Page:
• Shilajit: Shilajit is a resin-like substance that is rich in minerals and is believed to have antioxidant properties. It is sometimes used in Ayurveda to support overall health, including kidney function.
  • Tulsi (Holy Basil): Tulsi is known for its antioxidant and anti-inflammatory properties. It is believed to support overall health and may have a positive impact on kidney function.
  • Daruharidra (Berberis aristata): Daruharidra is thought to have anti-inflammatory properties and may be used to support kidney health in Ayurveda.

Why Choose Karma Ayurveda

  • Experienced practitioners: Karma Ayurveda boasts a team of experienced Ayurvedic doctors specializing in kidney disorders, including Dr. Puneet Dhawan, a fifth-generation kidney expert.
  • Holistic approach: Their treatment goes beyond just medication and focuses on addressing the root cause of CKD through personalized herbal remedies, dietary changes, and lifestyle modifications.
  • Improved kidney function: They claim to have successfully treated patients with advanced CKD stages (CKD 4 and 5) without resorting to dialysis or transplants, though individual results may vary.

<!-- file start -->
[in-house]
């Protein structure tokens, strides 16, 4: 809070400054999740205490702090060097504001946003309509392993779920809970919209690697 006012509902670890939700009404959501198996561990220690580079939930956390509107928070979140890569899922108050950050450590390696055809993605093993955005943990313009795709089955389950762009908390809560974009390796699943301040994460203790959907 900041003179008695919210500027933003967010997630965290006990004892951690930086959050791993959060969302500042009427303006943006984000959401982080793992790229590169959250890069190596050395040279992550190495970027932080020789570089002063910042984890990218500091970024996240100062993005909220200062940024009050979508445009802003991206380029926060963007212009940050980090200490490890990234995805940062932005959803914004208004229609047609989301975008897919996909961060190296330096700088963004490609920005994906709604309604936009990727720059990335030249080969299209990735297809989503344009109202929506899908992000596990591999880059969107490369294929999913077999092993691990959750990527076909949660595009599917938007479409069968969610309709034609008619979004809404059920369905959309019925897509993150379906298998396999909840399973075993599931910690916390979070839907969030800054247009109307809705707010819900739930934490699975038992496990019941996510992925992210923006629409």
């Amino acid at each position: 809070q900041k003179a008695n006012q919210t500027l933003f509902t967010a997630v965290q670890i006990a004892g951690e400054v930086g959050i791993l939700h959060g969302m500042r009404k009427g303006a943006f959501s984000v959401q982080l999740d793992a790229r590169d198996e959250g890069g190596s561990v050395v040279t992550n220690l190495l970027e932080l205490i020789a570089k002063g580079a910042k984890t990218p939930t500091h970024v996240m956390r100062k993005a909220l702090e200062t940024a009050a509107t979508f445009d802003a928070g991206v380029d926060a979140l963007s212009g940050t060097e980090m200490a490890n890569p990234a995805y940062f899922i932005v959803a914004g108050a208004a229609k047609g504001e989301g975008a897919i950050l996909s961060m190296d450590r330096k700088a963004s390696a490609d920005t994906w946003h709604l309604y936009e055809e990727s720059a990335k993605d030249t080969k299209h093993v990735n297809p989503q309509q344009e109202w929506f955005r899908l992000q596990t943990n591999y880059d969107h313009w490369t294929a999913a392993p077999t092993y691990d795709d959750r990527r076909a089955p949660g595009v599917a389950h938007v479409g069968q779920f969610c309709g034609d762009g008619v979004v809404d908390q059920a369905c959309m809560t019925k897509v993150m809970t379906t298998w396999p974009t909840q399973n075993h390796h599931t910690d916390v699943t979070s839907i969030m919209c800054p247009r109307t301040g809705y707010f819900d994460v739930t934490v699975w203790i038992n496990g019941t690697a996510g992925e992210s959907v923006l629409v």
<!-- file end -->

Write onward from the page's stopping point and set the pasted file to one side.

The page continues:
• Focus on detoxification: Ayurvedic herbs and therapies used at Karma Ayurveda aim to cleanse the kidneys and reduce inflammation, potentially improving overall kidney function.
  • Minimal side effects: Ayurvedic medicines are generally considered natural and have fewer side effects compared to conventional medications, although individual reactions can differ.
  • Positive testimonials: Reviews and testimonials on their website suggest success stories of patients experiencing improvement in their CKD condition under their care.

Certificate no- AH-2023-0186
JAN 05,2023-JAN 04,2026